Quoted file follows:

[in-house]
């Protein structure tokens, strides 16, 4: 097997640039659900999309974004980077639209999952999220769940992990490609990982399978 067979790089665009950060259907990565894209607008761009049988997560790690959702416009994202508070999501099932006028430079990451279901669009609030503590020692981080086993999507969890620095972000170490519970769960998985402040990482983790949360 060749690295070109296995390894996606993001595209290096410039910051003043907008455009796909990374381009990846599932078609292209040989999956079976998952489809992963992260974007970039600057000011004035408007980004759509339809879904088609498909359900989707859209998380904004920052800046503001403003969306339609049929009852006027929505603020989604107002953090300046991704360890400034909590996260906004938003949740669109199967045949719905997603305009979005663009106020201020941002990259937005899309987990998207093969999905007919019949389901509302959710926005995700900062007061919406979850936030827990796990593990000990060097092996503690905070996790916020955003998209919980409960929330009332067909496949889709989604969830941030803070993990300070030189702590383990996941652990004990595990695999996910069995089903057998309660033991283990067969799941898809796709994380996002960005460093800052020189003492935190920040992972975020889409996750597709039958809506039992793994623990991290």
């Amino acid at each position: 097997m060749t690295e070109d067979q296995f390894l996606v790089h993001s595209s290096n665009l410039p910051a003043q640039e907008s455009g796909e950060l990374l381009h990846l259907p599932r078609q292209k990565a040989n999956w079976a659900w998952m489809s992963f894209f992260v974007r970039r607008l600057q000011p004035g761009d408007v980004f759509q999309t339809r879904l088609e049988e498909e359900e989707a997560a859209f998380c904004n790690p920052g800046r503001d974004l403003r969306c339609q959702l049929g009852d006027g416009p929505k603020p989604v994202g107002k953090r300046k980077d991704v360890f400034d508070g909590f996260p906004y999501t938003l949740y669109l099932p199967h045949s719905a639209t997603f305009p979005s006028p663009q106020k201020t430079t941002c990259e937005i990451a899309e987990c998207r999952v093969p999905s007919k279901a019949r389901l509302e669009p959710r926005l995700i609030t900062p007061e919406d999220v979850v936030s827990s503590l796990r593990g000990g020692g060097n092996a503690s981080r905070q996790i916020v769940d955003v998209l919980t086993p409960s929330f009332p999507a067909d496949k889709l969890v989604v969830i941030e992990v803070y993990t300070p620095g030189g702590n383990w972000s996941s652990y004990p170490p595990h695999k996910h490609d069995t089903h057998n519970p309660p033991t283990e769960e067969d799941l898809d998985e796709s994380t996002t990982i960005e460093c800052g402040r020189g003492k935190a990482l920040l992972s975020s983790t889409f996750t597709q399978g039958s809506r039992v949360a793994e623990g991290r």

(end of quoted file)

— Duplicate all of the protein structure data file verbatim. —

[in-house]
């Protein structure tokens, strides 16, 4: 097997640039659900999309974004980077639209999952999220769940992990490609990982399978 067979790089665009950060259907990565894209607008761009049988997560790690959702416009994202508070999501099932006028430079990451279901669009609030503590020692981080086993999507969890620095972000170490519970769960998985402040990482983790949360 060749690295070109296995390894996606993001595209290096410039910051003043907008455009796909990374381009990846599932078609292209040989999956079976998952489809992963992260974007970039600057000011004035408007980004759509339809879904088609498909359900989707859209998380904004920052800046503001403003969306339609049929009852006027929505603020989604107002953090300046991704360890400034909590996260906004938003949740669109199967045949719905997603305009979005663009106020201020941002990259937005899309987990998207093969999905007919019949389901509302959710926005995700900062007061919406979850936030827990796990593990000990060097092996503690905070996790916020955003998209919980409960929330009332067909496949889709989604969830941030803070993990300070030189702590383990996941652990004990595990695999996910069995089903057998309660033991283990067969799941898809796709994380996002960005460093800052020189003492935190920040992972975020889409996750597709039958809506039992793994623990991290």
């Amino acid at each position: 097997m060749t690295e070109d067979q296995f390894l996606v790089h993001s595209s290096n665009l410039p910051a003043q640039e907008s455009g796909e950060l990374l381009h990846l259907p599932r078609q292209k990565a040989n999956w079976a659900w998952m489809s992963f894209f992260v974007r970039r607008l600057q000011p004035g761009d408007v980004f759509q999309t339809r879904l088609e049988e498909e359900e989707a997560a859209f998380c904004n790690p920052g800046r503001d974004l403003r969306c339609q959702l049929g009852d006027g416009p929505k603020p989604v994202g107002k953090r300046k980077d991704v360890f400034d508070g909590f996260p906004y999501t938003l949740y669109l099932p199967h045949s719905a639209t997603f305009p979005s006028p663009q106020k201020t430079t941002c990259e937005i990451a899309e987990c998207r999952v093969p999905s007919k279901a019949r389901l509302e669009p959710r926005l995700i609030t900062p007061e919406d999220v979850v936030s827990s503590l796990r593990g000990g020692g060097n092996a503690s981080r905070q996790i916020v769940d955003v998209l919980t086993p409960s929330f009332p999507a067909d496949k889709l969890v989604v969830i941030e992990v803070y993990t300070p620095g030189g702590n383990w972000s996941s652990y004990p170490p595990h695999k996910h490609d069995t089903h057998n519970p309660p033991t283990e769960e067969d799941l898809d998985e796709s994380t996002t990982i960005e460093c800052g402040r020189g003492k935190a990482l920040l992972s975020s983790t889409f996750t597709q399978g039958s809506r039992v949360a793994e623990g991290r």